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The Smurfs 2 in 3D(2013)
The Smurfs team up with their human friends to rescue Smurfette, who has been kidnapped by Gargamel since she knows a secret spell that can turn the evil sorcerer's newest creation - creatures called the Naughties - into real Smurfs.
For more about The Smurfs 2 in 3D and the The Smurfs 2 in 3D Blu-ray release, see the The Smurfs 2 in 3D Blu-ray Review published by Martin Liebman on December 2, 2013 where this Blu-ray release scored 4.0 out of 5.
Starring: Neil Patrick Harris, Christina Ricci, Katy Perry, Alan Cumming, Hank Azaria, Jayma Mays
Director: Raja Gosnell
» See full cast & crew
The Smurfs 2 in 3D Blu-ray Review
less magic, more monotony, quality 3D.
Reviewed by Martin Liebman, December 2, 2013
Time to Smurf some magic.
The Smurfs is a delightful little film that played nicely within its kid-friendly confines and generated plenty of smiles with its silly but playfully mischievous plot. The film is replete with balanced humor and a visual novelty, a simple but adorable little experience with nothing but family-friendly vibes and plenty of zest to go around. Its successor, the aptly titled The Smurfs 2, offers much of the same but gone is a large chunk of the breezy charm, replaced here with a rather tedious pace despite a halfway imaginative origins story. Raja Gosnell returns to the Director's chair. He brings much of the same visual pizazz and appeal to the project, but this film gets too bogged down in run-around repetitive action and dry themes. It's only occasionally whimsical and oftentimes overwrought, failing to find a happy medium balance to its pace and never reaching that summit of agreeableness upon which the first film was built. While both films feel largely superficial, this sequel comes across as especially vapid. It offers some basic fun but cannot match the spunk and spirit of its predecessor in any scene.
It's Smurfette's (voiced by Katy Perry) birthday, and that means she's having her yearly birthday dream, a dream in which she sees herself not a natural Smurf but rather a creation of the evil wizard Gargamel (Hank Azaria) who made her to infiltrate and destroy the Smurfs. Papa Smurf (voiced by Jonathan Winters) reassures her of her proper place amongst the blue creatures. When she comes to believe her fellow Smurfs have forgotten her birthday, she retreats to a secluded place only to be accosted and kidnapped by Vexy (voiced by Christina Ricci), one of two small, gray, part-Smurf creatures Gargamel, now a worldwide wizard sensation, has created in hopes of finding an endless source of Smurf essence. With Smurfette, Gargamel hopes to secure unlimited powers. Papa, Vanity (voiced by John Oliver), Clumsy (voiced by Anton Yelchin), and Grouchy (voiced by George Lopez) travel to the human realm to save her. They team up with old friends Patrick (Neil Patrick Harris) and his wife Grace (Jayma Mays), their son Blue (Jacob Tremblay), and Patrick's stepfather Victor (Brendan Gleeson) on a mission to Paris to save their companion before Gargamel can use Smurfette's essence to further his evil agenda.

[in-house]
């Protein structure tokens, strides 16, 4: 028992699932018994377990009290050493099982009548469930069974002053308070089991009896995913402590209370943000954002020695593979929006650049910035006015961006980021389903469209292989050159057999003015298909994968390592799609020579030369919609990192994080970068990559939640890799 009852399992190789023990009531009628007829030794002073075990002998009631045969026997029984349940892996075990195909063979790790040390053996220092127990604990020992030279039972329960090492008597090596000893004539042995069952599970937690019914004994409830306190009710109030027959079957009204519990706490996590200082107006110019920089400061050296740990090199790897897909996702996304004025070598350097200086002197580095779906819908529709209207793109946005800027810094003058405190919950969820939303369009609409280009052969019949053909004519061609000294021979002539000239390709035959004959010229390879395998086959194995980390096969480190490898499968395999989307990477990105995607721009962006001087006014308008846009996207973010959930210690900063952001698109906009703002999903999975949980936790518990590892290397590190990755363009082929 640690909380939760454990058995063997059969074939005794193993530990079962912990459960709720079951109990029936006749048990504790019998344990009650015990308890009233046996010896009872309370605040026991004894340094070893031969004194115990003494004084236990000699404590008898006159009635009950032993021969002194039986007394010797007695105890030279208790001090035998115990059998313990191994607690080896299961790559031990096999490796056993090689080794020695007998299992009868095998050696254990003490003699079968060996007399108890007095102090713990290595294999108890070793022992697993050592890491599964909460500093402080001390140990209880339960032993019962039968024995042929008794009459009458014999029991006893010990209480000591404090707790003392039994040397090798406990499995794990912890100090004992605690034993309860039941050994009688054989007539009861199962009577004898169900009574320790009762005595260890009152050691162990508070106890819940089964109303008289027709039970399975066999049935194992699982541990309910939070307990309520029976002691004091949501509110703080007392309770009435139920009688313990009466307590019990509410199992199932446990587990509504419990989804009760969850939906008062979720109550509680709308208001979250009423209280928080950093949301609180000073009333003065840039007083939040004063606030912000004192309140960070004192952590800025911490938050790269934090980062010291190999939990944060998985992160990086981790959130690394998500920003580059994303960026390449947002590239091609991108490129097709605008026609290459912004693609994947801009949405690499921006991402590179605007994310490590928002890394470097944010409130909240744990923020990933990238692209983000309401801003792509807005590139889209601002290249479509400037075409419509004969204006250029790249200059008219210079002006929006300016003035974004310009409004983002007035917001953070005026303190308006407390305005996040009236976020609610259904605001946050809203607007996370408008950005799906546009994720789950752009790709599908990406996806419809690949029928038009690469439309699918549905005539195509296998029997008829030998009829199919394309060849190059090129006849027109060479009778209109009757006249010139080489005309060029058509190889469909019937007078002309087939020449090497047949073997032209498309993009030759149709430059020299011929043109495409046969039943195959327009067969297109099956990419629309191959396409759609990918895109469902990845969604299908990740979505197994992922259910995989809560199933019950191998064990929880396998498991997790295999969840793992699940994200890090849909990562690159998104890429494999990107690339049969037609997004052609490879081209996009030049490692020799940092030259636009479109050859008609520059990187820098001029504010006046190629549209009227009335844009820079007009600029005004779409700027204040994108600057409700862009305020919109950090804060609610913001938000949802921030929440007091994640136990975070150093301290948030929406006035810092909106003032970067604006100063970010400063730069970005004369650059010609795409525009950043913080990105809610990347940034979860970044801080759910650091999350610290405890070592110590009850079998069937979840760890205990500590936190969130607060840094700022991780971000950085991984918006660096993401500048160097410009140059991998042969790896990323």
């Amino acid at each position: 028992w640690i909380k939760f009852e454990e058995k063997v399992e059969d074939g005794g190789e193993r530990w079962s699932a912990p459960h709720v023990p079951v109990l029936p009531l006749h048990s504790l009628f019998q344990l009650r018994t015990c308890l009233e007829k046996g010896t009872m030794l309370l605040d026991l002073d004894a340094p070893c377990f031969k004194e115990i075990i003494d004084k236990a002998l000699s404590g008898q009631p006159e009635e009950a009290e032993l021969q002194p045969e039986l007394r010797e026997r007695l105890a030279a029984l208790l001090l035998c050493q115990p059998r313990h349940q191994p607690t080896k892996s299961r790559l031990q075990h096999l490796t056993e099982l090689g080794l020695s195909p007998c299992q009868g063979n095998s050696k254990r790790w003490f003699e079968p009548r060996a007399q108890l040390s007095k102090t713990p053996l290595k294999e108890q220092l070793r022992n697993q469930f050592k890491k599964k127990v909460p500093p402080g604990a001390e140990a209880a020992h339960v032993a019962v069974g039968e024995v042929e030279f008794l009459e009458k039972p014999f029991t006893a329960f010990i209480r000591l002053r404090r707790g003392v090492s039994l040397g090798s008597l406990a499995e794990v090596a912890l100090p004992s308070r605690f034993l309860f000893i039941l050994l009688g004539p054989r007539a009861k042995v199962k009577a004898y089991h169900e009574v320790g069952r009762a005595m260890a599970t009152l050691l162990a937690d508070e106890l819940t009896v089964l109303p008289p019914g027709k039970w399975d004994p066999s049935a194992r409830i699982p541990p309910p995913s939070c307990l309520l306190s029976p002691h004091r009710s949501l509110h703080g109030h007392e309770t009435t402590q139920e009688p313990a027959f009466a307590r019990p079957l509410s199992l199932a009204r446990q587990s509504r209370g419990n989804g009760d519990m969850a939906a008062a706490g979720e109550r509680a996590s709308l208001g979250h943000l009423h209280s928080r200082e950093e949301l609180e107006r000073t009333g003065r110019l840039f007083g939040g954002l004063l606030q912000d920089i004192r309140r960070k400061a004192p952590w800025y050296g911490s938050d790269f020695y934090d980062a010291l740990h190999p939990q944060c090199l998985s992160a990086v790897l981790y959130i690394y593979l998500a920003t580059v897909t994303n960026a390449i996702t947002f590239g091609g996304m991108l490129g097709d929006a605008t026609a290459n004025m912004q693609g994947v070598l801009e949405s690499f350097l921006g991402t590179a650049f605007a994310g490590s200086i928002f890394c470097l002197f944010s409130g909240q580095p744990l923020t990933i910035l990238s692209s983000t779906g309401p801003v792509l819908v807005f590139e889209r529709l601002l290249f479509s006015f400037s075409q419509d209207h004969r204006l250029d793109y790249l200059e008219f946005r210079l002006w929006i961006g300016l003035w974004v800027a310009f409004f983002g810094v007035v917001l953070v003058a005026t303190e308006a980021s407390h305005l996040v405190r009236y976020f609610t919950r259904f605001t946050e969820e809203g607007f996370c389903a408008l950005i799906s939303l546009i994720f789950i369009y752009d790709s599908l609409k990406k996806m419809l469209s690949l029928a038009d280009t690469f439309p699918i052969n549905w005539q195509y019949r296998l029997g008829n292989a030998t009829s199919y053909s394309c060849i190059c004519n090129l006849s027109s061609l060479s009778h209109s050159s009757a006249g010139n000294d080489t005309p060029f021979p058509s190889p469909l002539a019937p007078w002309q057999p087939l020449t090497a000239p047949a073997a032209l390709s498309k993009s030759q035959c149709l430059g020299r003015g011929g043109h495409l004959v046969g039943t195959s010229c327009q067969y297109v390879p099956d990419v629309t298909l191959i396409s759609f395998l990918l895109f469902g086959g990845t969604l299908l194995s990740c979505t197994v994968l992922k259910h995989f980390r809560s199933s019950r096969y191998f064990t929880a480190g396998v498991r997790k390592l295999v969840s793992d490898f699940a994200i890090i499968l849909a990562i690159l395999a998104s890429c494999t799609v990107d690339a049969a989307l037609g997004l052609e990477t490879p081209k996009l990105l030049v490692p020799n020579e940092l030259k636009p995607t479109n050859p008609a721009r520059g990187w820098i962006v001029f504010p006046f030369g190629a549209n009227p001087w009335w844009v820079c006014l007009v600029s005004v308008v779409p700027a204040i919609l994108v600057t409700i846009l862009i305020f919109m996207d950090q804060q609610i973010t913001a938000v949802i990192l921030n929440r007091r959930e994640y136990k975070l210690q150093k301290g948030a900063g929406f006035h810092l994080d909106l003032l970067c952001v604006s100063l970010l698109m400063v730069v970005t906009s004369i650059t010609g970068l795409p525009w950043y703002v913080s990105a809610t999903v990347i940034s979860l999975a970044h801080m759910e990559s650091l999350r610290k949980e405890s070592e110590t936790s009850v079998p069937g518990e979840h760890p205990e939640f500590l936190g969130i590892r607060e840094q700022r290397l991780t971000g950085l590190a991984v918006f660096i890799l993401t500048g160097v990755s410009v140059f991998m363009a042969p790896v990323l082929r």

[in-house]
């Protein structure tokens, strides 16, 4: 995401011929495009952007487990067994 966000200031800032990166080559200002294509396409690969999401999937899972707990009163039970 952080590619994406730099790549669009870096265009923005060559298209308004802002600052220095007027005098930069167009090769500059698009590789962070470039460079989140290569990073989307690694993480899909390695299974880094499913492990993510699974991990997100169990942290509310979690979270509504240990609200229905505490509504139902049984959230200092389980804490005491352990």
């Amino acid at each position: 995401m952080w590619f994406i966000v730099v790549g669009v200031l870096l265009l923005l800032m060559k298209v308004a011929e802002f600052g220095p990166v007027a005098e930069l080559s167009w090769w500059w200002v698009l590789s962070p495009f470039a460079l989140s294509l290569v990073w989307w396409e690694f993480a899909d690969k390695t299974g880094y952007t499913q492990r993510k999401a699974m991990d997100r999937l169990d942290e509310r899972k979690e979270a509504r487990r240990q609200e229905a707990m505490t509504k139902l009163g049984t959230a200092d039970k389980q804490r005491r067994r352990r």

First, the things the film gets right. The Smurfs 2, much like its predecessor, is an unmitigated success of color and buoyancy, a treat for the eyes and a simplified but oftentimes visually arresting experience in terms of its lively and audience-friendly presentation. The animation is boundlessly terrific, a near perfect blend of real and digital. The Smurf characters look terrific; they feel voluminous, very lifelike, and they integrate seamlessly with both the real-world environment and their human co-stars. The picture offers playful action, action that's safe for the entire family, replacing real peril with comic mischief and harmless whimsy. It's everything a child's movie of this variety should be and in every scene there's no missing the fact that the series has struck gold in its superficial presentation. The Smurfs are brought to life with faultless voice performances, and the villain Gargamel is again the film's highlight, the character enjoying the prefect over-the-top villainous performance from Hank Azaria, the actor delivering one of the best comically inclined, deliberately goofy, and hammy efforts cinema has ever seen.